The horsepower race heated up this winter as Mercury and Seven Marine each introduced their most powerful 4-stroke outboards ever.
“We take a bit of pride at Mercury in being about high performance, and with these engines we have the fastest, lightest, most fuel-efficient, quietest and highest-performing products on the market,” Mercury Marine president John Pfeifer said as the 350 Verado and 400R Racing Verado debuted at February’s Miami International Boat Show.
Meanwhile, the Evinrude G2 E-TEC 2-stroke outboard collected an industry Innovation Award for best outboard and Volvo Penta debuted a forward-facing sterndrive that also garnered an Innovation Award for alternate drive technology. The two awards were among 17 handed out by the National Marine Manufacturers Association and Boating Writers International for technical advancement.
The Evinrude E-TEC G2 outboard is the first “clean sheet of paper” engine design by Bombardier Recreational Products since it acquired the Evinrude brand in 2001. The lineup ranges from 200 hp to 300 hp.
“To make such a bold statement and deliver this revolutionary new technology is something we are very proud of,” says Alain Villemure, vice president and general manager of BRP’s Marine Propulsion Systems division.
Not to be outdone, Seven Marine unveiled a 627-hp version of its V-8 outboard. “Five years ago we broke the 500 barrier with a 557-hp motor, and now we are here to break the 600-hp barrier with a 627-hp outboard motor,” Seven Marine founder and president Rick Davis said during the Miami presentation. “The first thing we wanted to do is present you with more power, which the market is hungry for with larger boats, but do it in a way to increase the torque range throughout the entire rpm range. Not only will this engine give you braggable top speeds, but it also has the torque for excellent cruising speed and a huge hole shot.”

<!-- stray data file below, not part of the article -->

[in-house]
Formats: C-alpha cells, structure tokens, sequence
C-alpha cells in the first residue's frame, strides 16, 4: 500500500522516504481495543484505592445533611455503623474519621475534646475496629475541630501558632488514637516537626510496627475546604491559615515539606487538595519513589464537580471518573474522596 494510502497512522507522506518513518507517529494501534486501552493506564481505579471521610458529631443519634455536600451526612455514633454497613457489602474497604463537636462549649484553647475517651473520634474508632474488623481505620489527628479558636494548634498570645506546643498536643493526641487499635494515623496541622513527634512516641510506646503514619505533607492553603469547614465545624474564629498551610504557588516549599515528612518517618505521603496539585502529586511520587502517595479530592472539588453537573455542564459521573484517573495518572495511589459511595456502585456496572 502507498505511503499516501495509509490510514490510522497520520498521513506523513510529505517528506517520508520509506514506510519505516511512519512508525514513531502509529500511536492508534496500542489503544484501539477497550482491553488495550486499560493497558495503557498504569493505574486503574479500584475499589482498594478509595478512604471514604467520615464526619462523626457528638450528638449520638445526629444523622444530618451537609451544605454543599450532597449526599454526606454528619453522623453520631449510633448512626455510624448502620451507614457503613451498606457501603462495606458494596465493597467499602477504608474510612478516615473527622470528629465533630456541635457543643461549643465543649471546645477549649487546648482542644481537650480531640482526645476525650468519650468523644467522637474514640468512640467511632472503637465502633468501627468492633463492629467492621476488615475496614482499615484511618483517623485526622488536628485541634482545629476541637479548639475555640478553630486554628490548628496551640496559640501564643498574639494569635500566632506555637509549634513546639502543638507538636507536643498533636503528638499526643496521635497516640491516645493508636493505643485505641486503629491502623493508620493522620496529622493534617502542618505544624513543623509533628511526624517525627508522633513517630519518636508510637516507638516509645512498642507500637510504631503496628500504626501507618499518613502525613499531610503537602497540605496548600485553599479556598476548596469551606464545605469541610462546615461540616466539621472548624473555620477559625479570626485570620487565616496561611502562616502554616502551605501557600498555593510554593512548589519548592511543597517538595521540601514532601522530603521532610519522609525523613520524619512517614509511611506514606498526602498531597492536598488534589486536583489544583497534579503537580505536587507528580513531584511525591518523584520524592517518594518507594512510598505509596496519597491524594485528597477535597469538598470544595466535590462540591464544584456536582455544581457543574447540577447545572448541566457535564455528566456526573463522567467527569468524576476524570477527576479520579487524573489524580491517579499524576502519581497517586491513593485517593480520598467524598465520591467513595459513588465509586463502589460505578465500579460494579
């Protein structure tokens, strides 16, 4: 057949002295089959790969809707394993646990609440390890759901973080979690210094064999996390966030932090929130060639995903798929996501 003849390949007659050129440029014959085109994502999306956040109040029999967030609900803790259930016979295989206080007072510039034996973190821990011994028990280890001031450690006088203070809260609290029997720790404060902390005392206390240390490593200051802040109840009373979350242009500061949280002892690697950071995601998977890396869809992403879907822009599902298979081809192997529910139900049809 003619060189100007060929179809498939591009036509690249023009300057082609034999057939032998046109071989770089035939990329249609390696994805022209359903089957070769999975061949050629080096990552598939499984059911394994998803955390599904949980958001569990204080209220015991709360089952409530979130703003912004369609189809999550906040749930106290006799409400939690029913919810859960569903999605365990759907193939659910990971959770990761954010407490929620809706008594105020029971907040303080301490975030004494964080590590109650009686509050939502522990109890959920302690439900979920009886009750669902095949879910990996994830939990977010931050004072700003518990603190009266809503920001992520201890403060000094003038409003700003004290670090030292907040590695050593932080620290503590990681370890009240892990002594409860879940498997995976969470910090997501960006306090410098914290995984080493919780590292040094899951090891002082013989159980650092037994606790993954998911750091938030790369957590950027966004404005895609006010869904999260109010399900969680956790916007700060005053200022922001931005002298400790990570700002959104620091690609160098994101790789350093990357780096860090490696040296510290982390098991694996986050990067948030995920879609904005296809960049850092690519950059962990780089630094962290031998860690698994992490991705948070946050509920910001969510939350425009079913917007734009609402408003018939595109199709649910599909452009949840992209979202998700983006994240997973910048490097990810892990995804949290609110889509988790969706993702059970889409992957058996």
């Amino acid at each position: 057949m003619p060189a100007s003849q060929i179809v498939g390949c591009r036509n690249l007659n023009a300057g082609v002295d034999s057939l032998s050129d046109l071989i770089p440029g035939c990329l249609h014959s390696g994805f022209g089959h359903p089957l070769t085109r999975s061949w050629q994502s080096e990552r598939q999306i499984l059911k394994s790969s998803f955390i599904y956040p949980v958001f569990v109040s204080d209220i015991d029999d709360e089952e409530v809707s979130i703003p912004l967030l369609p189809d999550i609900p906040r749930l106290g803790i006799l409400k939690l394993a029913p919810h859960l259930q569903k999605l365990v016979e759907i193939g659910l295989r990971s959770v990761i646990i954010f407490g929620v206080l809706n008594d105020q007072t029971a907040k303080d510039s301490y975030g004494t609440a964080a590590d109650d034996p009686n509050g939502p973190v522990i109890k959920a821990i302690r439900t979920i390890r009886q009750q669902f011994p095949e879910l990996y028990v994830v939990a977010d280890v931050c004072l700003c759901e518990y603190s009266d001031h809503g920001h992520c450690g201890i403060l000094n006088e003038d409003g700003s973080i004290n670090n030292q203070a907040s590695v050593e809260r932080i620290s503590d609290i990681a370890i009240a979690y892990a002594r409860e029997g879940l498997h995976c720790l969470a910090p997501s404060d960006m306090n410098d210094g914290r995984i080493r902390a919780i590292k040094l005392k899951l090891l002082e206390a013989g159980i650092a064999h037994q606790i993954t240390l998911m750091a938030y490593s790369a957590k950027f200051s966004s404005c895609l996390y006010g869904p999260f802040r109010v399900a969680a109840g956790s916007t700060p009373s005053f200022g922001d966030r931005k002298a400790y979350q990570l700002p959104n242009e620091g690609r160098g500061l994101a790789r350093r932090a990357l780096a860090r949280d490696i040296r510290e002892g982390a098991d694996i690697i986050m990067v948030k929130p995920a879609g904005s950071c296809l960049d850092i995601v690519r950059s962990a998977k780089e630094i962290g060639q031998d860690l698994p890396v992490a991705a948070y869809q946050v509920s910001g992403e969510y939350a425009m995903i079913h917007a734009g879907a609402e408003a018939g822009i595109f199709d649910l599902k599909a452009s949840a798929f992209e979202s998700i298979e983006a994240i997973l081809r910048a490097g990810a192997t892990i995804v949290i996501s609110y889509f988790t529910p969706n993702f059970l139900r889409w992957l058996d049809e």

As the horsepower hits all-time highs, so do the prices. The 557 costs $79,590 and the new 627 goes for $89,685.
It may be high-end, but this is no limited-edition engine, Seven Marine says. “Our motor is a production motor, makes rated power on 89 octane and is targeted for big-boat [owners] that want performance and luxury combined,” says Davis’ son, Brian, vice president of operations and finance.
Seven Marine has stepped up the styling, too. The engine now includes a new “SpectraBlade” cowl with integrated color LED illumination. “It brings illumination to the outboard cowling for the first time,” says another Davis son, Eric, also a vice president. “You can customize the illumination to fit the boat and fit the mood.”
Taming noise, exhaust
Volvo Penta’s Forward Drive system for gasoline sterndrive applications is built with twin forward-facing propellers. Resembling the Volvo Penta Inboard Performance System’s front-facing propeller setup, the Forward Drive can be paired with all of Volvo Penta’s V8 gasoline sterndrive engines from 300 to 430 hp. IPS is a diesel inboard application for boats larger than roughly 35 feet.
“We believe it will be one of those transformative technologies that comes along every 10 years or so,��� Volvo Penta of the Americas president Ron Huibers told the crowd of 80 at the product introduction at the Miami show.
Guests included journalists, boat companies and representatives of Volvo Penta, including global president Bjorn Ingemanson. Volvo Penta is targeting water sports-oriented boats — those that pull water skiers, wakeboarders and, most recently, wakesurfers.
The Forward Drive’s underwater exhaust produces quieter and cleaner operation, a feature that is highly attractive to the water sports market. At the Rusty Pelican restaurant on Key Biscayne, the Forward Drive units were installed in sportboats from Volvo Penta’s partnering boat companies, such as Cobalt, Four Winns, Regal and Bryant.